We Consider Every Aspect Of Building Performance

Core Elements of Building Performance


At Testorff Construction, we examine the future use of a building and the extremes it may face over its lifetime. Given the changing climate in Santa Cruz County, it is crucial to design and build structures capable of withstanding more intense weather events. 

Modern buildings should be resilient, adaptable to diverse conditions, and capable of evolving alongside their residents. As homes transition to accommodate aging in place, ensuring they are designed for safe, independent, and comfortable living at all life stages becomes paramount.


Embodied energy is the total energy required to create, ship, install, and replace building elements. Striving for high durability and low embodied energy, we assess materials based on their energy use per unit.

Embodied energy is measured as a quantity of non-renewable energy per unit of building material, component or system. For example, it may be expressed as megaJoules (MJ) per unit of weight (kg or ton) or area (square meter). The complex process of calculating embodied energy involves numerous sources of data.
For example, let’s compare the embodied energy of recycled aluminum components and new ones. You can easily see the benefit of using recycled aluminum:


Santa Cruz County features a diverse range of microclimates, each presenting unique challenges for buildings. Structures located within six blocks of the coast, for instance, experience higher infestation rates of flying termites. These pests thrive in environments with darkness, wood, and water – the three essential elements for their survival and reproduction. Effective building design and maintenance must focus on preventing termite infestations to protect the integrity of the structure.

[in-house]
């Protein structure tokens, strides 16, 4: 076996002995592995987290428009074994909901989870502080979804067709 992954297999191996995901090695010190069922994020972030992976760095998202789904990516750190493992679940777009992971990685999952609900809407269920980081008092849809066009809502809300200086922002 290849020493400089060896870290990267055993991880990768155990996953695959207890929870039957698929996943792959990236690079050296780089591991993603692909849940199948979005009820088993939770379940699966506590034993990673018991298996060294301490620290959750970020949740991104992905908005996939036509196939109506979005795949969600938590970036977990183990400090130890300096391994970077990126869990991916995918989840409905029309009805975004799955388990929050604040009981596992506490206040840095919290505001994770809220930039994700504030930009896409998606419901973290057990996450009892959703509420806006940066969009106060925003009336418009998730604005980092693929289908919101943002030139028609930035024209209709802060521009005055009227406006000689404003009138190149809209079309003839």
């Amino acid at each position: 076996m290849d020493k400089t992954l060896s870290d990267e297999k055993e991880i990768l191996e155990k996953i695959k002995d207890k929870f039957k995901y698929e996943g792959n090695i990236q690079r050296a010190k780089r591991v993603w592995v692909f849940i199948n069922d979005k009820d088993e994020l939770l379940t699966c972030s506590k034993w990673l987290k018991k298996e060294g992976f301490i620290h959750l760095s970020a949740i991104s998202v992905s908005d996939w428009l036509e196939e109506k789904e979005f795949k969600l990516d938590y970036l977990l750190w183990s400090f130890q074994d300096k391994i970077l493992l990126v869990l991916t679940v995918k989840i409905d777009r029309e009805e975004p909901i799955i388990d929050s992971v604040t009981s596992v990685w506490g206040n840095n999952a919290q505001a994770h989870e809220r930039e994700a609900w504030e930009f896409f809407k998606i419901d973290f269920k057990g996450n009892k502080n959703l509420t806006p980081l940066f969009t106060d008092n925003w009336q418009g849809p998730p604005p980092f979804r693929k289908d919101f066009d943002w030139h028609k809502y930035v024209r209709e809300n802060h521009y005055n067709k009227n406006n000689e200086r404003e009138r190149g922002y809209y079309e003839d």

Areas near the ocean and the low-lying, shaded regions of the Santa Cruz Mountains tend to remain damp for most of the year, making mold a common issue in these buildings. To combat this, we recommend using Icynene spray foam insulation along with reflective outer surface treatments. These solutions effectively push moisture—and consequently mold—to the outermost part of a building’s envelope, helping maintain a dry and healthy indoor environment.

The decline of sustainable water supplies across Santa Cruz County is a significant concern. To address this, incorporating water capture and storage systems into your building design is essential. These systems not only help mitigate the water supply issue but also significantly reduce long-term operational costs, promoting a more sustainable and cost-effective approach to water management.


At Testorff Construction, we aim to create energy producers, not just consumers. By integrating renewable energy solutions into our projects, we can significantly cut down on long-term energy costs and environmental impact.